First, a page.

Our survey also found that Gen Zers (60%) were less likely than Millennials (67%) to say that their political beliefs are somewhat or very important to their personal identity. Given Gen Z’s concern and focus on myriad issues affecting their peers and communities, that may not suggest disinterest, but a different generational lens that is less focused on personal identity and more focused on the tangible impact youth can have.
Beyond Inflation and Abortion: Gen Z Concerned about Climate, Guns, Racism
About 2 in 5 (39%) of Gen Z respondents ranked inflation and gas prices as one of their top three issues, followed by abortion (30%), jobs (26%), and climate change (23%). Both Gen Zers and Millennials in our survey cited the same top two issues: inflation and access to reproductive healthcare. However, there were some slight generational differences in the issues young people consider their main priorities. Millennials were more likely than Gen Zers to cite economic concerns like inflation/gas prices (46% vs. 39%) and housing costs (23% vs. 17%) among their top-three issue priorities.
On the other hand, Gen Zers, many of whom developed their political consciousness and aged into the electorate during years shaped by school shootings and movements for racial justice, were slightly more likely than Millennials to say that gun violence (21% vs. 16%) and racism (18% vs. 13%) were among their top three issues. However, Gen Z is not less attentive to economic concerns across the board: inflation still ranked first among Gen Z, and jobs that pay a living wage was their third highest priority, whereas Millennials ranked climate change third.
On other major issues that were central to the 2022 election cycle, like abortion, there was no major difference between Millennials and Gen Z.
Family First, but TikTok and Twitter Vital for Gen Z
Gen Zers’ political priorities, views, and attitudes may also be influenced by where they get information about issues and elections. As our research has consistently tracked, for all youth, family is the biggest source of information, though even more so for Gen Z (59% vs. 52% for Millennials) who are more likely to still be living at home. Likewise, Gen Zers, who are more likely to still be in school, were also much more likely to report that they got information about political issues from their teachers or classmates: 21% vs. 8% On the other hand, Millennials were more likely to say they heard about politics from their neighbors or coworkers.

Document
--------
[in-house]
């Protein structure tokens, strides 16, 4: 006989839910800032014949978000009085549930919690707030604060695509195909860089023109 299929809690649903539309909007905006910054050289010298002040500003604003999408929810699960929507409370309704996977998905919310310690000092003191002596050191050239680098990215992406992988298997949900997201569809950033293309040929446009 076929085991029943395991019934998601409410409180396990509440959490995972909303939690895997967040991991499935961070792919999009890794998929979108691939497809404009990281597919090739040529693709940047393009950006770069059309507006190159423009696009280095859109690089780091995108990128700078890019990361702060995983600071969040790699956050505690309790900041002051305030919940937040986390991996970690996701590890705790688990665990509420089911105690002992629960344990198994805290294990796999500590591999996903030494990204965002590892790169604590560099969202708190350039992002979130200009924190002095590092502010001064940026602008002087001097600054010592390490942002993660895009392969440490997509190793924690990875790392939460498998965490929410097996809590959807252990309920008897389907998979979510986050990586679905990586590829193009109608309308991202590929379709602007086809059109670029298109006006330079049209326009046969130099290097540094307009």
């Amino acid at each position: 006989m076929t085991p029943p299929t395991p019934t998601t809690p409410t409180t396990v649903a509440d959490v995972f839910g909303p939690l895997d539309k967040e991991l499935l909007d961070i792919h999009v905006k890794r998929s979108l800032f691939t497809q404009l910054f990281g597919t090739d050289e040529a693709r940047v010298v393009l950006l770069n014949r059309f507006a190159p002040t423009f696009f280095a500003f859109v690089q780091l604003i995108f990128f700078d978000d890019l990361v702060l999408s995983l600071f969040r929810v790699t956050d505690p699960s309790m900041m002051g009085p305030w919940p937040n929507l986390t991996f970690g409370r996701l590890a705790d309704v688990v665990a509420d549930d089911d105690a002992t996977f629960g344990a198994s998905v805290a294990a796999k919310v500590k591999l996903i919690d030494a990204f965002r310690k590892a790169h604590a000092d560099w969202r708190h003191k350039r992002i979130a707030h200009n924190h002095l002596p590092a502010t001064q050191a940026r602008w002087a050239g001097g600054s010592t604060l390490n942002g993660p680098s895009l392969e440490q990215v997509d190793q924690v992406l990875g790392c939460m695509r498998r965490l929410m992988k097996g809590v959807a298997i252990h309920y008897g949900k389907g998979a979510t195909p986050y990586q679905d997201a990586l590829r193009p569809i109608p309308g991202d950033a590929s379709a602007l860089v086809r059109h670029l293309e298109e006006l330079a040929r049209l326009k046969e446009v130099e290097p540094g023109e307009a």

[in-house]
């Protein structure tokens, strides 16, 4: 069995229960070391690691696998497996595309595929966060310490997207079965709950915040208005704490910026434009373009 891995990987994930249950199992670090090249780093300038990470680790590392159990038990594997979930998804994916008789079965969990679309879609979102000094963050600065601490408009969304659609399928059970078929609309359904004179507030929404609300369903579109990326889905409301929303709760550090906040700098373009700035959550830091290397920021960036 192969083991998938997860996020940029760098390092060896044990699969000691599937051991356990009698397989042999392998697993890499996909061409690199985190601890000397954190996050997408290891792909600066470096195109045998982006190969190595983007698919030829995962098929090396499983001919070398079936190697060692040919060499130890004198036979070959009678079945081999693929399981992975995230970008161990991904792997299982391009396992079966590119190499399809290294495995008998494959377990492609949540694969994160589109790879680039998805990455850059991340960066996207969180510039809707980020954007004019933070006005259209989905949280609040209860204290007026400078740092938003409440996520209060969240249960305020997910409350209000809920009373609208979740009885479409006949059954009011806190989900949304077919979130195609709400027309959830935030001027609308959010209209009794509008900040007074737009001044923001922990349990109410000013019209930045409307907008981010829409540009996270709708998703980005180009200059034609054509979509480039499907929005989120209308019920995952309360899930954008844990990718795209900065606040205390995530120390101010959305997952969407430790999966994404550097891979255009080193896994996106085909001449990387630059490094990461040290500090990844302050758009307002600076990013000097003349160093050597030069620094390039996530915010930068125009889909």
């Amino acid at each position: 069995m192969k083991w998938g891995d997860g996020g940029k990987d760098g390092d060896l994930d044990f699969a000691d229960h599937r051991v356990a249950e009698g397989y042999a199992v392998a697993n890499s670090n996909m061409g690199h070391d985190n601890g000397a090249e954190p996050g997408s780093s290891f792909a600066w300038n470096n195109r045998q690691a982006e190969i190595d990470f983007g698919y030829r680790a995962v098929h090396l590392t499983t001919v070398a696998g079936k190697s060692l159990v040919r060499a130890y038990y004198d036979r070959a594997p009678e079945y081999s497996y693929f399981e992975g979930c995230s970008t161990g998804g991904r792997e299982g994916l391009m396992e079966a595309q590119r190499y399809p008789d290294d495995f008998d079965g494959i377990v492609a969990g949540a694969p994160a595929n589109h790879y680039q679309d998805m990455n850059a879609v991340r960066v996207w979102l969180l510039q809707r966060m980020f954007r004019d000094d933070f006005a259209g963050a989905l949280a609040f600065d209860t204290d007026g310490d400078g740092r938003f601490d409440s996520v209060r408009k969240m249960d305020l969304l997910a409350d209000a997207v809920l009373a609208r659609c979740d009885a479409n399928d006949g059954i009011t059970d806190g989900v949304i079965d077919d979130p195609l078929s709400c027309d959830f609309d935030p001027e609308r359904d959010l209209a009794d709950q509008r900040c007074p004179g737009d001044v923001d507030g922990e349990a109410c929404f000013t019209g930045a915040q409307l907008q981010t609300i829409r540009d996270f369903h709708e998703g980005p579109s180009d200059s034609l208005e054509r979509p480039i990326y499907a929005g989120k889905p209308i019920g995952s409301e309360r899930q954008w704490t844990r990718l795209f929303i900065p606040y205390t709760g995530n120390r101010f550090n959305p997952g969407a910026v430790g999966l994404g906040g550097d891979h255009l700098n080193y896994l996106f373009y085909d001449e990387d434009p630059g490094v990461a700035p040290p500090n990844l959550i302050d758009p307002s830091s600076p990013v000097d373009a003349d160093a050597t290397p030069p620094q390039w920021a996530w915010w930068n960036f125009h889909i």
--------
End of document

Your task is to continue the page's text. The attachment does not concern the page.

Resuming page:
Other differences point to the changing media and social media landscape that is critical to understand in order to effectively reach all young people. Millennials in our survey were more likely to say they got information about issues from Facebook. Members of Gen Z were more likely than Millennials to favor Twitter, TikTok, and Instagram as sources of information.
That said, reaching and fully engaging youth is about more than being on the right platform. It requires listening to their diverse concerns, speaking to the issues they care about, providing key information about where and how to vote, and building opportunities for them to develop and wield political power. As Gen Z becomes an even larger force in the electorate in 2024 and beyond, the work organizations and communities do now to grow them into lifelong voters is likely to shape elections and democracy for decades to come.
CIRCLE Growing Voters
Released in 2022, the CIRCLE Growing Voters report introduces a new framework to transform how communities and institutions prepare youth for democracy. It includes major recommendations for organizations across sectors to do this work more equitably and effectively.
About the Survey: The survey was developed by CIRCLE at Tufts University, and the polling firm Ipsos collected the data from their nationally representative panel of respondents and a sample of people recruited for this survey between November 9 and November 30, 2022. The study involved an online surveyed a total of 2,018 self-reported U.S. citizens ages 18 to 29 in the United States. The margin of error is +/- 2.2 percentage points. Unless mentioned otherwise, data are for all 18- to 29-year-olds in our sample.